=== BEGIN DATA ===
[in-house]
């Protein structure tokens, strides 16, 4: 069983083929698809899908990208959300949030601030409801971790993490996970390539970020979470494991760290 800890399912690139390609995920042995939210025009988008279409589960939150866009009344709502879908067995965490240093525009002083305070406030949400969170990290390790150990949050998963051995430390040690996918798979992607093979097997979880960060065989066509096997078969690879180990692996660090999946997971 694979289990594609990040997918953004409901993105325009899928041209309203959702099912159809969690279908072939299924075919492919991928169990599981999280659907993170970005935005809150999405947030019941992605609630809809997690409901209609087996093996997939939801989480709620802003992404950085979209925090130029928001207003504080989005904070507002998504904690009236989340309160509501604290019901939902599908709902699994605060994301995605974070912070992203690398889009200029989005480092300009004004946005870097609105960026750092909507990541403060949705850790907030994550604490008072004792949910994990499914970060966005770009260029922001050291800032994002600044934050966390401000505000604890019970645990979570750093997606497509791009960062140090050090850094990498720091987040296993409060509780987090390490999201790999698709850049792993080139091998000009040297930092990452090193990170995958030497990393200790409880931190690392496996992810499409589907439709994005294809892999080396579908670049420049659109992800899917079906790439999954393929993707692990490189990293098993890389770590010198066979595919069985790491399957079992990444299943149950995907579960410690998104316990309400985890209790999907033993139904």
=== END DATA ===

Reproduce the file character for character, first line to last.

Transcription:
[in-house]
């Protein structure tokens, strides 16, 4: 069983083929698809899908990208959300949030601030409801971790993490996970390539970020979470494991760290 800890399912690139390609995920042995939210025009988008279409589960939150866009009344709502879908067995965490240093525009002083305070406030949400969170990290390790150990949050998963051995430390040690996918798979992607093979097997979880960060065989066509096997078969690879180990692996660090999946997971 694979289990594609990040997918953004409901993105325009899928041209309203959702099912159809969690279908072939299924075919492919991928169990599981999280659907993170970005935005809150999405947030019941992605609630809809997690409901209609087996093996997939939801989480709620802003992404950085979209925090130029928001207003504080989005904070507002998504904690009236989340309160509501604290019901939902599908709902699994605060994301995605974070912070992203690398889009200029989005480092300009004004946005870097609105960026750092909507990541403060949705850790907030994550604490008072004792949910994990499914970060966005770009260029922001050291800032994002600044934050966390401000505000604890019970645990979570750093997606497509791009960062140090050090850094990498720091987040296993409060509780987090390490999201790999698709850049792993080139091998000009040297930092990452090193990170995958030497990393200790409880931190690392496996992810499409589907439709994005294809892999080396579908670049420049659109992800899917079906790439999954393929993707692990490189990293098993890389770590010198066979595919069985790491399957079992990444299943149950995907579960410690998104316990309400985890209790999907033993139904």